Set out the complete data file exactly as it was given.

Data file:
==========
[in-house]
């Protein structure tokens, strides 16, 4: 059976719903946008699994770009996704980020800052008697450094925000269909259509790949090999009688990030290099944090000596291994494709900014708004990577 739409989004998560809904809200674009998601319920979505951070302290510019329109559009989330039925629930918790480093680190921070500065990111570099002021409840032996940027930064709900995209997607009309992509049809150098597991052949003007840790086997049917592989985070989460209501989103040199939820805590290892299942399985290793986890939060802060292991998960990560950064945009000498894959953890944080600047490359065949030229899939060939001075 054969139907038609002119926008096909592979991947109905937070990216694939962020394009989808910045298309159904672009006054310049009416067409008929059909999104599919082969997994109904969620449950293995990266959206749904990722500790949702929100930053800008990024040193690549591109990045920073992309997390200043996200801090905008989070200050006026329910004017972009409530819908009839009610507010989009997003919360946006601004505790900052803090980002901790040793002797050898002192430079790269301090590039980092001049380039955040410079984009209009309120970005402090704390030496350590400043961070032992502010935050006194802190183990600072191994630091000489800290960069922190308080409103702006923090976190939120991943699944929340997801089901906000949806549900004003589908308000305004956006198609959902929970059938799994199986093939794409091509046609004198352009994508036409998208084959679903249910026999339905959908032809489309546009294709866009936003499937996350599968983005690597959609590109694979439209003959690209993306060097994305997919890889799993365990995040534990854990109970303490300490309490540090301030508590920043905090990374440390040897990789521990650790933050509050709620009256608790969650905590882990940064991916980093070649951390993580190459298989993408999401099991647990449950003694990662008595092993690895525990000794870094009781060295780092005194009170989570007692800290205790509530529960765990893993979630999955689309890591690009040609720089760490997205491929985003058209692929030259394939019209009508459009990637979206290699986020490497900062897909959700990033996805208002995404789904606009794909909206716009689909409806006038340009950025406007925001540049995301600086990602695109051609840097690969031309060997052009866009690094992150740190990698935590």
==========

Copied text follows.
[in-house]
């Protein structure tokens, strides 16, 4: 059976719903946008699994770009996704980020800052008697450094925000269909259509790949090999009688990030290099944090000596291994494709900014708004990577 739409989004998560809904809200674009998601319920979505951070302290510019329109559009989330039925629930918790480093680190921070500065990111570099002021409840032996940027930064709900995209997607009309992509049809150098597991052949003007840790086997049917592989985070989460209501989103040199939820805590290892299942399985290793986890939060802060292991998960990560950064945009000498894959953890944080600047490359065949030229899939060939001075 054969139907038609002119926008096909592979991947109905937070990216694939962020394009989808910045298309159904672009006054310049009416067409008929059909999104599919082969997994109904969620449950293995990266959206749904990722500790949702929100930053800008990024040193690549591109990045920073992309997390200043996200801090905008989070200050006026329910004017972009409530819908009839009610507010989009997003919360946006601004505790900052803090980002901790040793002797050898002192430079790269301090590039980092001049380039955040410079984009209009309120970005402090704390030496350590400043961070032992502010935050006194802190183990600072191994630091000489800290960069922190308080409103702006923090976190939120991943699944929340997801089901906000949806549900004003589908308000305004956006198609959902929970059938799994199986093939794409091509046609004198352009994508036409998208084959679903249910026999339905959908032809489309546009294709866009936003499937996350599968983005690597959609590109694979439209003959690209993306060097994305997919890889799993365990995040534990854990109970303490300490309490540090301030508590920043905090990374440390040897990789521990650790933050509050709620009256608790969650905590882990940064991916980093070649951390993580190459298989993408999401099991647990449950003694990662008595092993690895525990000794870094009781060295780092005194009170989570007692800290205790509530529960765990893993979630999955689309890591690009040609720089760490997205491929985003058209692929030259394939019209009508459009990637979206290699986020490497900062897909959700990033996805208002995404789904606009794909909206716009689909409806006038340009950025406007925001540049995301600086990602695109051609840097690969031309060997052009866009690094992150740190990698935590």